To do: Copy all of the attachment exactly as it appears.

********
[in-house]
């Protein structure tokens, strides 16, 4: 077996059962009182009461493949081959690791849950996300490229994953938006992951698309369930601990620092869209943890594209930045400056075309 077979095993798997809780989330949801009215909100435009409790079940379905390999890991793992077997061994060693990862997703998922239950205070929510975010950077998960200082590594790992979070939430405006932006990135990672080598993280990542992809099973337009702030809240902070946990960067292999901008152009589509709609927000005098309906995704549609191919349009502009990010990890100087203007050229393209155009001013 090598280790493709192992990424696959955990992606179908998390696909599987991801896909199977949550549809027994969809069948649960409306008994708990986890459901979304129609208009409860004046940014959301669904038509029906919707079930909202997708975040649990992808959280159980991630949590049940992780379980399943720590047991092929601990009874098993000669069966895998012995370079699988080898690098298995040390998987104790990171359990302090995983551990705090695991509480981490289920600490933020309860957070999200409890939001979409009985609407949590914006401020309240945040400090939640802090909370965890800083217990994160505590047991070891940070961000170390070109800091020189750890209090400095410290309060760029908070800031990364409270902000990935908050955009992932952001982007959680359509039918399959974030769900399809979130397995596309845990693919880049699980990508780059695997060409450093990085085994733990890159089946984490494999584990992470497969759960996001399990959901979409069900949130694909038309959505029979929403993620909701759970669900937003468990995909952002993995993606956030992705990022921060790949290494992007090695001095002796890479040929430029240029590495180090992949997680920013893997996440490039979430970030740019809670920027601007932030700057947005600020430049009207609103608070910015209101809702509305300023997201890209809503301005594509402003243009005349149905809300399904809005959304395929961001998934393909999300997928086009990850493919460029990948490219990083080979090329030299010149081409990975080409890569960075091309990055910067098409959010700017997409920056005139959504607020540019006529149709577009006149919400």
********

[in-house]
């Protein structure tokens, strides 16, 4: 077996059962009182009461493949081959690791849950996300490229994953938006992951698309369930601990620092869209943890594209930045400056075309 077979095993798997809780989330949801009215909100435009409790079940379905390999890991793992077997061994060693990862997703998922239950205070929510975010950077998960200082590594790992979070939430405006932006990135990672080598993280990542992809099973337009702030809240902070946990960067292999901008152009589509709609927000005098309906995704549609191919349009502009990010990890100087203007050229393209155009001013 090598280790493709192992990424696959955990992606179908998390696909599987991801896909199977949550549809027994969809069948649960409306008994708990986890459901979304129609208009409860004046940014959301669904038509029906919707079930909202997708975040649990992808959280159980991630949590049940992780379980399943720590047991092929601990009874098993000669069966895998012995370079699988080898690098298995040390998987104790990171359990302090995983551990705090695991509480981490289920600490933020309860957070999200409890939001979409009985609407949590914006401020309240945040400090939640802090909370965890800083217990994160505590047991070891940070961000170390070109800091020189750890209090400095410290309060760029908070800031990364409270902000990935908050955009992932952001982007959680359509039918399959974030769900399809979130397995596309845990693919880049699980990508780059695997060409450093990085085994733990890159089946984490494999584990992470497969759960996001399990959901979409069900949130694909038309959505029979929403993620909701759970669900937003468990995909952002993995993606956030992705990022921060790949290494992007090695001095002796890479040929430029240029590495180090992949997680920013893997996440490039979430970030740019809670920027601007932030700057947005600020430049009207609103608070910015209101809702509305300023997201890209809503301005594509402003243009005349149905809300399904809005959304395929961001998934393909999300997928086009990850493919460029990948490219990083080979090329030299010149081409990975080409890569960075091309990055910067098409959010700017997409920056005139959504607020540019006529149709577009006149919400």